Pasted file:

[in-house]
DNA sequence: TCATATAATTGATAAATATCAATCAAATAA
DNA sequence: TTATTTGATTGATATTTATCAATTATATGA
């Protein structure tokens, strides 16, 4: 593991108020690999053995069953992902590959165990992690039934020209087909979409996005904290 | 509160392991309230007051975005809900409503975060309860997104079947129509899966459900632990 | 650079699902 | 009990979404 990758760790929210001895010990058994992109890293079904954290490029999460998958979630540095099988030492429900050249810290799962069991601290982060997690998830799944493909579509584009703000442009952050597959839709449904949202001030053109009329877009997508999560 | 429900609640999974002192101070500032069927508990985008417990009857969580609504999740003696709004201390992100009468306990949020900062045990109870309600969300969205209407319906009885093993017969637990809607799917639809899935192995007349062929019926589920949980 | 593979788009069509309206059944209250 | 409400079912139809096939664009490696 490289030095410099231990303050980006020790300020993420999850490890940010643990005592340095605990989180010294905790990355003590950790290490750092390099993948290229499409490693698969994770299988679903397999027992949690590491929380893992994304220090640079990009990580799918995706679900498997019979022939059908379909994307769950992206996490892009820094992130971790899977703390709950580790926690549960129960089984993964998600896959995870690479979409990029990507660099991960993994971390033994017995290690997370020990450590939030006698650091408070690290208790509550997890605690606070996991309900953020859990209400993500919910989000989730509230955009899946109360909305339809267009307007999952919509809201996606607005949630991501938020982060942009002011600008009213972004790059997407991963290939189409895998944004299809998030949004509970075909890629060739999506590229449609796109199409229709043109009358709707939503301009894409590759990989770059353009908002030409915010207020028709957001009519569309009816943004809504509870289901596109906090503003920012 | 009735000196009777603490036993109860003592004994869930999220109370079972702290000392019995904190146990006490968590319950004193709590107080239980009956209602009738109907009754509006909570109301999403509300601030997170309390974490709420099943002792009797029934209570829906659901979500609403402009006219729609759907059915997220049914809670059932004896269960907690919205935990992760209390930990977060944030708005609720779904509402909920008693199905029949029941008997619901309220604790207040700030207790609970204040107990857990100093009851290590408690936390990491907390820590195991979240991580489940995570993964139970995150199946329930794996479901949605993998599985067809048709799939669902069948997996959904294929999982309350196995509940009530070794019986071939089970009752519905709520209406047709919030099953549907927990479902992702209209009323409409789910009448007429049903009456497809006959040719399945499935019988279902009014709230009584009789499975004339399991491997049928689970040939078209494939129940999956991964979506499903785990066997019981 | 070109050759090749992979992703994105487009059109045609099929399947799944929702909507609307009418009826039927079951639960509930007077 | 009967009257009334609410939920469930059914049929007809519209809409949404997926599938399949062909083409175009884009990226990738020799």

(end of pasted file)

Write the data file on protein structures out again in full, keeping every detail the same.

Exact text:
[in-house]
DNA sequence: TCATATAATTGATAAATATCAATCAAATAA
DNA sequence: TTATTTGATTGATATTTATCAATTATATGA
């Protein structure tokens, strides 16, 4: 593991108020690999053995069953992902590959165990992690039934020209087909979409996005904290 | 509160392991309230007051975005809900409503975060309860997104079947129509899966459900632990 | 650079699902 | 009990979404 990758760790929210001895010990058994992109890293079904954290490029999460998958979630540095099988030492429900050249810290799962069991601290982060997690998830799944493909579509584009703000442009952050597959839709449904949202001030053109009329877009997508999560 | 429900609640999974002192101070500032069927508990985008417990009857969580609504999740003696709004201390992100009468306990949020900062045990109870309600969300969205209407319906009885093993017969637990809607799917639809899935192995007349062929019926589920949980 | 593979788009069509309206059944209250 | 409400079912139809096939664009490696 490289030095410099231990303050980006020790300020993420999850490890940010643990005592340095605990989180010294905790990355003590950790290490750092390099993948290229499409490693698969994770299988679903397999027992949690590491929380893992994304220090640079990009990580799918995706679900498997019979022939059908379909994307769950992206996490892009820094992130971790899977703390709950580790926690549960129960089984993964998600896959995870690479979409990029990507660099991960993994971390033994017995290690997370020990450590939030006698650091408070690290208790509550997890605690606070996991309900953020859990209400993500919910989000989730509230955009899946109360909305339809267009307007999952919509809201996606607005949630991501938020982060942009002011600008009213972004790059997407991963290939189409895998944004299809998030949004509970075909890629060739999506590229449609796109199409229709043109009358709707939503301009894409590759990989770059353009908002030409915010207020028709957001009519569309009816943004809504509870289901596109906090503003920012 | 009735000196009777603490036993109860003592004994869930999220109370079972702290000392019995904190146990006490968590319950004193709590107080239980009956209602009738109907009754509006909570109301999403509300601030997170309390974490709420099943002792009797029934209570829906659901979500609403402009006219729609759907059915997220049914809670059932004896269960907690919205935990992760209390930990977060944030708005609720779904509402909920008693199905029949029941008997619901309220604790207040700030207790609970204040107990857990100093009851290590408690936390990491907390820590195991979240991580489940995570993964139970995150199946329930794996479901949605993998599985067809048709799939669902069948997996959904294929999982309350196995509940009530070794019986071939089970009752519905709520209406047709919030099953549907927990479902992702209209009323409409789910009448007429049903009456497809006959040719399945499935019988279902009014709230009584009789499975004339399991491997049928689970040939078209494939129940999956991964979506499903785990066997019981 | 070109050759090749992979992703994105487009059109045609099929399947799944929702909507609307009418009826039927079951639960509930007077 | 009967009257009334609410939920469930059914049929007809519209809409949404997926599938399949062909083409175009884009990226990738020799």